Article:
One Calm Day in Yanagawa City

I and Jelai decided to forego Dazaifu. We simply did not have enough time for two cities that day.

With express train ticket, map & coupons in our hands, I and Jelai walked to a platform with “Omuta bound” analog signage. And like most days, Jelai continued to a vendo for her daily intake of coffee.

The express train came on time. We followed everyone on the platform into the train and then sat in front of a giggling Japanese couple.

We arrived Nishitetsu-Yanagawa station after one hour of switching between awkward glances at the Japanese couple and looking at the plains and mountains we were so glad to see from our window seats.

It’s already three in the afternoon. Two hours left.

I gave the first slice of our round-trip tickets to a subway’s staff and then we were led to enter the ticket gate that only has a metal fence locked in one side. We went down to Tourist Information Center located in the station’s ground level. A free shuttle will drive us from here to boat punting.

It was a very short ride. Walking could take 20 minutes.


Yanagawa River is referred as Japan’s Venice by locals

“Can you understand Japanese?” our middle-aged boatman asked in Japanese.

Two Korean teenagers nodded and translated it in Korean language to their parents. I then gestured “a little”.

“Otousan”, calling out the father on the opposite end, “Japanese?” boatman asked. “Sou sou.” he smiled.

“I can only speak Japanese so I really do not have a choice. I hope you all can understand me well.”

Yanagawa City is known for its long-stretched river making it perfect for a late afternoon boat punting. The ride passes through a succession of wide and narrow canals allowing passengers see local houses (one is of a well-known local writer), a wedding hall and highways sitting on top of moated walls of the river.

The ride felt like a misty but surreal escape. Our boatman always directed our attention towards famous landmarks while he continued pushing the boat forwards against the riverbed with a long thin pole. There were only our boat and another one which was a half kilometer ahead from us.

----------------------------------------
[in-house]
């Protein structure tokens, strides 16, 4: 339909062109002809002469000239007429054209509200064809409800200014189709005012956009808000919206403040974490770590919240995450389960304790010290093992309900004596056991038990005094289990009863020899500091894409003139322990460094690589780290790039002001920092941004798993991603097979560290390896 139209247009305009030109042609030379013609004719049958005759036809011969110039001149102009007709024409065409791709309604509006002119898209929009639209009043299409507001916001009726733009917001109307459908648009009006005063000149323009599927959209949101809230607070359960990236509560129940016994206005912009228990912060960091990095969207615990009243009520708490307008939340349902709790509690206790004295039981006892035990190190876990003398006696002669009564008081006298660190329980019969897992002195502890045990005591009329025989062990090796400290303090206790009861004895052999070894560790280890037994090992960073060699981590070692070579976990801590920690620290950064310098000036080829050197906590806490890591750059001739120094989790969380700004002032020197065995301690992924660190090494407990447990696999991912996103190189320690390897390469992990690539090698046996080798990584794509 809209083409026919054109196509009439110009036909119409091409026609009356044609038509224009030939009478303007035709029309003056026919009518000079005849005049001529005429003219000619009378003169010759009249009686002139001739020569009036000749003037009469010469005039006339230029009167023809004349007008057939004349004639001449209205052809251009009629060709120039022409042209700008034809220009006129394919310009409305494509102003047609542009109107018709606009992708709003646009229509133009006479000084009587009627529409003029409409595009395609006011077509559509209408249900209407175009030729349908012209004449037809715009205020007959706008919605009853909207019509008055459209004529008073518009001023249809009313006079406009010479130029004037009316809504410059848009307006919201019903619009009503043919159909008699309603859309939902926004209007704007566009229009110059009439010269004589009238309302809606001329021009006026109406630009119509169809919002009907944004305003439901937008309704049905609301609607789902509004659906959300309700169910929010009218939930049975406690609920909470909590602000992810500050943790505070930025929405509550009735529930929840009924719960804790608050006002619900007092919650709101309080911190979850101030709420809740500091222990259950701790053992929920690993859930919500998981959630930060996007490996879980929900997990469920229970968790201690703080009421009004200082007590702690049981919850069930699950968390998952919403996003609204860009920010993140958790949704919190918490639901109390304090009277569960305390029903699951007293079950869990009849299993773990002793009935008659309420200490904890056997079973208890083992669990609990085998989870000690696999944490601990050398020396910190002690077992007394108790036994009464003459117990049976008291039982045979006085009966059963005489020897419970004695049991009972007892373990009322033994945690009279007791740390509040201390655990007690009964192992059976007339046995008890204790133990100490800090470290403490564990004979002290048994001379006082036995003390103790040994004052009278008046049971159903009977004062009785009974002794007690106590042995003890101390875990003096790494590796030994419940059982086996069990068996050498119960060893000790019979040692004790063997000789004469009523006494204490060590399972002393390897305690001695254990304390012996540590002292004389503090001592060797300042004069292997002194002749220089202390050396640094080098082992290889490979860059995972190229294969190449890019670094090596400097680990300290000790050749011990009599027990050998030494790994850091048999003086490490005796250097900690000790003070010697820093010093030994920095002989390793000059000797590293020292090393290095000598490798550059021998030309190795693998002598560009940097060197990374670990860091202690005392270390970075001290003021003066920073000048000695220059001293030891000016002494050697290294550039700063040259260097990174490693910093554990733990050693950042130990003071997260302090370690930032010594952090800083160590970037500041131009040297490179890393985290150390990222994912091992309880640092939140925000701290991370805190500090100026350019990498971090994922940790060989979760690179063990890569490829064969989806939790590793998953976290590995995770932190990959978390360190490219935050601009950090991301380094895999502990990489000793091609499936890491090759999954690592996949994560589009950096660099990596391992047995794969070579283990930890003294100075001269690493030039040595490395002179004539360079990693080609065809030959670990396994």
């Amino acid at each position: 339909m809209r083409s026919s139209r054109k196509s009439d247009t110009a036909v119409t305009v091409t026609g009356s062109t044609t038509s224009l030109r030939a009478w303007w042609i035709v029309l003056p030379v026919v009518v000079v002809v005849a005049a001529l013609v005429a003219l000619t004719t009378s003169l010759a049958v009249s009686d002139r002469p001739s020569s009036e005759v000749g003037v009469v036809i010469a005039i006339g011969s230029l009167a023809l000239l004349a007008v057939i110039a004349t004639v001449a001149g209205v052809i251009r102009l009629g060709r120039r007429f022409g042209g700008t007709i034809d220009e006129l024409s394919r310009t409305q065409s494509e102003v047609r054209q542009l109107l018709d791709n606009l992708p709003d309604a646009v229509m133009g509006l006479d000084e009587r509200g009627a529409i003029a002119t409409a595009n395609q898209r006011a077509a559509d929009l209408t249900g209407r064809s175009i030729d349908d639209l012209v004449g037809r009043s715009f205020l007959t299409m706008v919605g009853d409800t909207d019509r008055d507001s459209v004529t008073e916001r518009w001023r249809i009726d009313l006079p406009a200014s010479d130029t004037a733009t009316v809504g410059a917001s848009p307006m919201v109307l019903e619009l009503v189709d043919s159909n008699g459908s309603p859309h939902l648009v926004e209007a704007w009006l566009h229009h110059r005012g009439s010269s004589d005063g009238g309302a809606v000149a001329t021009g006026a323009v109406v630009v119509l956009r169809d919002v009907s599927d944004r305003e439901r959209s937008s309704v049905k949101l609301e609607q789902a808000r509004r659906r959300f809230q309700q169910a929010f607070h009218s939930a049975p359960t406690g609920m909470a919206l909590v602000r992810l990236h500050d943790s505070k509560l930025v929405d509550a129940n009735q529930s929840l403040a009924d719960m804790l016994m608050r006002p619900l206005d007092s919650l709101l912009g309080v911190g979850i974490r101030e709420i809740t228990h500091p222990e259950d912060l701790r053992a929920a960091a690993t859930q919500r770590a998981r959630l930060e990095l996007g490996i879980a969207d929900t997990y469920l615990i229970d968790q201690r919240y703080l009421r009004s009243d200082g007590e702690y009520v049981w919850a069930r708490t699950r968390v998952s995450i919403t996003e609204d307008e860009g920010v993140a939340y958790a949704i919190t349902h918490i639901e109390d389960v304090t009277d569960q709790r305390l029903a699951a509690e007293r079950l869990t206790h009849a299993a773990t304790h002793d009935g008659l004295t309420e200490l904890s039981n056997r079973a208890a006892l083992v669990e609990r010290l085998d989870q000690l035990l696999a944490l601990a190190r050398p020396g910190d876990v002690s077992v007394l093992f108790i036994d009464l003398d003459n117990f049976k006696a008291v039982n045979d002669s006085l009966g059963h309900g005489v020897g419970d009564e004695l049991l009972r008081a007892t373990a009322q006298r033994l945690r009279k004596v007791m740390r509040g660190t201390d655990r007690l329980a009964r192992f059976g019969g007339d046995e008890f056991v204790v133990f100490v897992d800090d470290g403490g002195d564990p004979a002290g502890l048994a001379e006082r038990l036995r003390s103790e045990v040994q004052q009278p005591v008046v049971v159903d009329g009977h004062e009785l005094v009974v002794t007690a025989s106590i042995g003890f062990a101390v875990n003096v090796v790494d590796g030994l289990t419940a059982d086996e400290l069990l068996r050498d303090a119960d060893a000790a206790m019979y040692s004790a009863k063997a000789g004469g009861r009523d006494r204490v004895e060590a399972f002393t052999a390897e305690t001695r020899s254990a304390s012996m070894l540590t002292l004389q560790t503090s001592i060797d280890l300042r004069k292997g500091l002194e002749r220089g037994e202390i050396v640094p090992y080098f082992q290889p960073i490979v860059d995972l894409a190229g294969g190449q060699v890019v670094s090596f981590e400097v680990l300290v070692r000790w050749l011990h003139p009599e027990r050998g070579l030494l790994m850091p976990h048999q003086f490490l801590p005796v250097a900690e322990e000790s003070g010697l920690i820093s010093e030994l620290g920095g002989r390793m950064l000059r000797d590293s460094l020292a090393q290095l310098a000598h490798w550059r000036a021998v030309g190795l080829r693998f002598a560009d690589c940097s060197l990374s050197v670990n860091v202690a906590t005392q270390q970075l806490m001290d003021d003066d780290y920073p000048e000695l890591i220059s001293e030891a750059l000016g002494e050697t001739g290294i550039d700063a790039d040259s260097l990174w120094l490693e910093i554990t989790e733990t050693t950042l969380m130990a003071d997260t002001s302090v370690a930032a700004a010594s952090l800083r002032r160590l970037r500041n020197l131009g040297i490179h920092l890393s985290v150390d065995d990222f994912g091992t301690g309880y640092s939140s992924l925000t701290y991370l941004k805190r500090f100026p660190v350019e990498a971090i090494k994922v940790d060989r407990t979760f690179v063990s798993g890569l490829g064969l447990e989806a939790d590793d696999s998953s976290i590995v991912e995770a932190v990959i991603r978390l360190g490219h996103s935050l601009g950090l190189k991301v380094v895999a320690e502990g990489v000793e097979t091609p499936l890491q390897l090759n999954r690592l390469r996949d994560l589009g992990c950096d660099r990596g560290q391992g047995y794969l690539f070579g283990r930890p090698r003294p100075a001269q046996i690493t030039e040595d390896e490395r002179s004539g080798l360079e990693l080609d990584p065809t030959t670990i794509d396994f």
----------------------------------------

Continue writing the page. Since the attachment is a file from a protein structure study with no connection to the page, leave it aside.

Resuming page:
Well, it’s summer, I thought. Yanagawa would probably be more beautiful in spring. Imagine how lovelier this ride would be if the trees swiftly shower cherry blossoms while we paddle on this green-colored river.

I saw very few people (mostly tourists) walking around the moated walls. Tourists were only doing one of two things: taking a wallpaper-like photo of our punting every time we emerge underneath a small bridge or resting under trees with sun glimmering through the leaves. Our experience was like an unconscious meditation. The only sounds I can hear were boatman’s singing voice and trees and winds swooping away to our horizon.

The cruise ended past an hour with smiles & goodbyes with our boatman. We were so ready to have our very late lunch.

The steamed eel cost me $20 (P1,000). It was a snatch! “We’re not allowed to buy or eat anything anymore today.” Jelai replied “Let’s just think we won’t be in Yanagawa again.”

To slightly compensate the price, the host did serve a very luxurious tasty meal. I can completely taste the oozing fat oil and the softness of the meat cutting through my chopsticks. A bowl of soup, tea and sauced rice complemented perfectly in my hungry stomach.

Steamed eel is indeed a must have in Yanagawa.

The rest of the day went on like we were in a suspense movie. The city was in total silence except for the sounds of cars passing us. We barely saw people on the street. I wanted an ice cream to wash off the strong taste of my lunch so we decided to head back to a store we saw when we were on the boat.

“Excuse me?” I called out from the entrance of the store. No answer.

I called out again.

“I am going inside”, I told Jelai who obviously looked excited about matcha ice cream, “wait for me here.”

“Sumimasen..” I called a couple more and continued approaching the inner part of the store where the seller might have dozed off. No answer again.

There must be someone inside. I can hear the TV.

“Sumimasen..” I called out again. I had already seen the entire store and reached the end but still no one was answering. Scenes from Japanese horror movies came in my passive imagination one by one. This is starting to feel creepy. I walked back towards the door feeling being watched.

“Jelai, let’s just go. No one is in there. And someone might see us trespassing the store.”


Thanks for reading!

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